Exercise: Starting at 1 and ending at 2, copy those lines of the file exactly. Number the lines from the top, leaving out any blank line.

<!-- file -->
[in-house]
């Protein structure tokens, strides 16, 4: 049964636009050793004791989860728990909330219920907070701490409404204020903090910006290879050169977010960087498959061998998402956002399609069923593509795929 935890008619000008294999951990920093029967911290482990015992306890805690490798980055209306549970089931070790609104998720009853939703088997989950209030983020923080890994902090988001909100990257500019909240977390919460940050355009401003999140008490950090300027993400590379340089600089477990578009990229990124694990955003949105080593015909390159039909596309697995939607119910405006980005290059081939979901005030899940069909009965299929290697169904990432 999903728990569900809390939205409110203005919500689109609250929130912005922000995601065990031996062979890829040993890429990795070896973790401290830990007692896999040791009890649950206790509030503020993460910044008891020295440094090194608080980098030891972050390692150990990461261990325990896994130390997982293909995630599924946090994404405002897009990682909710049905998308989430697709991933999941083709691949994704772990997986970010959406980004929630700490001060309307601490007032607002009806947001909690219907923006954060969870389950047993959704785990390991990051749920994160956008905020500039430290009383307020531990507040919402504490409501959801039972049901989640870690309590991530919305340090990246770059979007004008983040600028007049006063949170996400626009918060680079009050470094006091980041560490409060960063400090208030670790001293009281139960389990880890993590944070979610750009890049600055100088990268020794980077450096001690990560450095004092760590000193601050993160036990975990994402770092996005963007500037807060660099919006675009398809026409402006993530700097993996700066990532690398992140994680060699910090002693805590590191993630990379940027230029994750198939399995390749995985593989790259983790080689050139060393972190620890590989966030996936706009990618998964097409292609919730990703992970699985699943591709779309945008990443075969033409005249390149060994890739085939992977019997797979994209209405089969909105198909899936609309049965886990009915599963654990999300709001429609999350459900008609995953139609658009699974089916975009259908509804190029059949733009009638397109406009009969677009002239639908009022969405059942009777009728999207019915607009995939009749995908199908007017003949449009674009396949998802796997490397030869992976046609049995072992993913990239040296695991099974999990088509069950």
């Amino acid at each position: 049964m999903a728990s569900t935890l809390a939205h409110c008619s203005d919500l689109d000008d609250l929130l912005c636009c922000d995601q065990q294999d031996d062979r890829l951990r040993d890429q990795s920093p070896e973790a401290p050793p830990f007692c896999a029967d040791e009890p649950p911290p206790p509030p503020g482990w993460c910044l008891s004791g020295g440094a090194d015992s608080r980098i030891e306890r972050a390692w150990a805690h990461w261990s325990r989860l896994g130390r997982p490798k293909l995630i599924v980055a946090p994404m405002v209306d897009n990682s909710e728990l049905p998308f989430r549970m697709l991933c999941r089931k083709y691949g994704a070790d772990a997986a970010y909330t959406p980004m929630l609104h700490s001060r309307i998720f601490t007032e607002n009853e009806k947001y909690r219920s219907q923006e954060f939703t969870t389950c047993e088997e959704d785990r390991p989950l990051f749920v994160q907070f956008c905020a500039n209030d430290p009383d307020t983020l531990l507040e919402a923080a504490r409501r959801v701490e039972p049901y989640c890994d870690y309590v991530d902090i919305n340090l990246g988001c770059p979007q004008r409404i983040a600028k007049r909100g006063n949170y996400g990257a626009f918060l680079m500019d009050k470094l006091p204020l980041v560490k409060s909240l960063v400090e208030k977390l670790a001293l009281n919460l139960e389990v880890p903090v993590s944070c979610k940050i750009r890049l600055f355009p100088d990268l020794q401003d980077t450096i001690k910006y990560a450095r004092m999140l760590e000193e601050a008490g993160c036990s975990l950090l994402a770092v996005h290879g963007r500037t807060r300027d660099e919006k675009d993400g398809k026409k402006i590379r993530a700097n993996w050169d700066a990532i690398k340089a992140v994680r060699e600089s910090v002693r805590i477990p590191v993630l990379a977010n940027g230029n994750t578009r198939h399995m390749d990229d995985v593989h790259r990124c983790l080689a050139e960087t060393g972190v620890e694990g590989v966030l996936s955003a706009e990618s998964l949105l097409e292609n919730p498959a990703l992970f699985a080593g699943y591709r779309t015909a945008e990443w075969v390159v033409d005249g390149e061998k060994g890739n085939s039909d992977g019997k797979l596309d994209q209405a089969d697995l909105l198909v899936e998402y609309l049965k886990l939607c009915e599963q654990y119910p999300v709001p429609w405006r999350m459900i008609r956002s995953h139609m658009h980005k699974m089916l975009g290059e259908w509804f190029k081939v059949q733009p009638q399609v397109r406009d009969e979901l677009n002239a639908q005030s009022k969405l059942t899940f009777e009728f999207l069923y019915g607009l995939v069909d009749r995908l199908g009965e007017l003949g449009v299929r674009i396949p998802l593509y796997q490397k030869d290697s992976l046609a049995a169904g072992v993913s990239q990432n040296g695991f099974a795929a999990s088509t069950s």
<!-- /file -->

[in-house]
């Protein structure tokens, strides 16, 4: 049964636009050793004791989860728990909330219920907070701490409404204020903090910006290879050169977010960087498959061998998402956002399609069923593509795929 935890008619000008294999951990920093029967911290482990015992306890805690490798980055209306549970089931070790609104998720009853939703088997989950209030983020923080890994902090988001909100990257500019909240977390919460940050355009401003999140008490950090300027993400590379340089600089477990578009990229990124694990955003949105080593015909390159039909596309697995939607119910405006980005290059081939979901005030899940069909009965299929290697169904990432 999903728990569900809390939205409110203005919500689109609250929130912005922000995601065990031996062979890829040993890429990795070896973790401290830990007692896999040791009890649950206790509030503020993460910044008891020295440094090194608080980098030891972050390692150990990461261990325990896994130390997982293909995630599924946090994404405002897009990682909710049905998308989430697709991933999941083709691949994704772990997986970010959406980004929630700490001060309307601490007032607002009806947001909690219907923006954060969870389950047993959704785990390991990051749920994160956008905020500039430290009383307020531990507040919402504490409501959801039972049901989640870690309590991530919305340090990246770059979007004008983040600028007049006063949170996400626009918060680079009050470094006091980041560490409060960063400090208030670790001293009281139960389990880890993590944070979610750009890049600055100088990268020794980077450096001690990560450095004092760590000193601050993160036990975990994402770092996005963007500037807060660099919006675009398809026409402006993530700097993996700066990532690398992140994680060699910090002693805590590191993630990379940027230029994750198939399995390749995985593989790259983790080689050139060393972190620890590989966030996936706009990618998964097409292609919730990703992970699985699943591709779309945008990443075969033409005249390149060994890739085939992977019997797979994209209405089969909105198909899936609309049965886990009915599963654990999300709001429609999350459900008609995953139609658009699974089916975009259908509804190029059949733009009638397109406009009969677009002239639908009022969405059942009777009728999207019915607009995939009749995908199908007017003949449009674009396949998802796997490397030869992976046609049995072992993913990239040296695991099974999990088509069950």